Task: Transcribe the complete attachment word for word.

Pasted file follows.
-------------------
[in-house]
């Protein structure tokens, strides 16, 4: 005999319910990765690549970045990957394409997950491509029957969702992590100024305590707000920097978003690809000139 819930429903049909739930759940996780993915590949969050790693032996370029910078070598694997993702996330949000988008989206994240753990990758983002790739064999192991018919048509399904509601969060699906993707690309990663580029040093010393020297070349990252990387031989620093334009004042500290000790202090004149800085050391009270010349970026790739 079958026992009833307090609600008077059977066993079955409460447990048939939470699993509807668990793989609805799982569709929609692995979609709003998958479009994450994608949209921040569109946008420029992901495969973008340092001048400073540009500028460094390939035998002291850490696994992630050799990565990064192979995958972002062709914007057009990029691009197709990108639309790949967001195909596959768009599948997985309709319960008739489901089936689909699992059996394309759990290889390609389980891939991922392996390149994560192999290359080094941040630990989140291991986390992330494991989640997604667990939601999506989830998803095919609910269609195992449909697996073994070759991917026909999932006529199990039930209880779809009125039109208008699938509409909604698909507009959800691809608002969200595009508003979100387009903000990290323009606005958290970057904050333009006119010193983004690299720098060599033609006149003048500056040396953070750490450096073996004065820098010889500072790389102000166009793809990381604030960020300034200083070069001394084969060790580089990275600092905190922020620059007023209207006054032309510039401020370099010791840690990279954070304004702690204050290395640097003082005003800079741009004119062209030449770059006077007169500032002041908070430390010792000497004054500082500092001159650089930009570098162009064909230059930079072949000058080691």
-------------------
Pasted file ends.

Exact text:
[in-house]
């Protein structure tokens, strides 16, 4: 005999319910990765690549970045990957394409997950491509029957969702992590100024305590707000920097978003690809000139 819930429903049909739930759940996780993915590949969050790693032996370029910078070598694997993702996330949000988008989206994240753990990758983002790739064999192991018919048509399904509601969060699906993707690309990663580029040093010393020297070349990252990387031989620093334009004042500290000790202090004149800085050391009270010349970026790739 079958026992009833307090609600008077059977066993079955409460447990048939939470699993509807668990793989609805799982569709929609692995979609709003998958479009994450994608949209921040569109946008420029992901495969973008340092001048400073540009500028460094390939035998002291850490696994992630050799990565990064192979995958972002062709914007057009990029691009197709990108639309790949967001195909596959768009599948997985309709319960008739489901089936689909699992059996394309759990290889390609389980891939991922392996390149994560192999290359080094941040630990989140291991986390992330494991989640997604667990939601999506989830998803095919609910269609195992449909697996073994070759991917026909999932006529199990039930209880779809009125039109208008699938509409909604698909507009959800691809608002969200595009508003979100387009903000990290323009606005958290970057904050333009006119010193983004690299720098060599033609006149003048500056040396953070750490450096073996004065820098010889500072790389102000166009793809990381604030960020300034200083070069001394084969060790580089990275600092905190922020620059007023209207006054032309510039401020370099010791840690990279954070304004702690204050290395640097003082005003800079741009004119062209030449770059006077007169500032002041908070430390010792000497004054500082500092001159650089930009570098162009064909230059930079072949000058080691």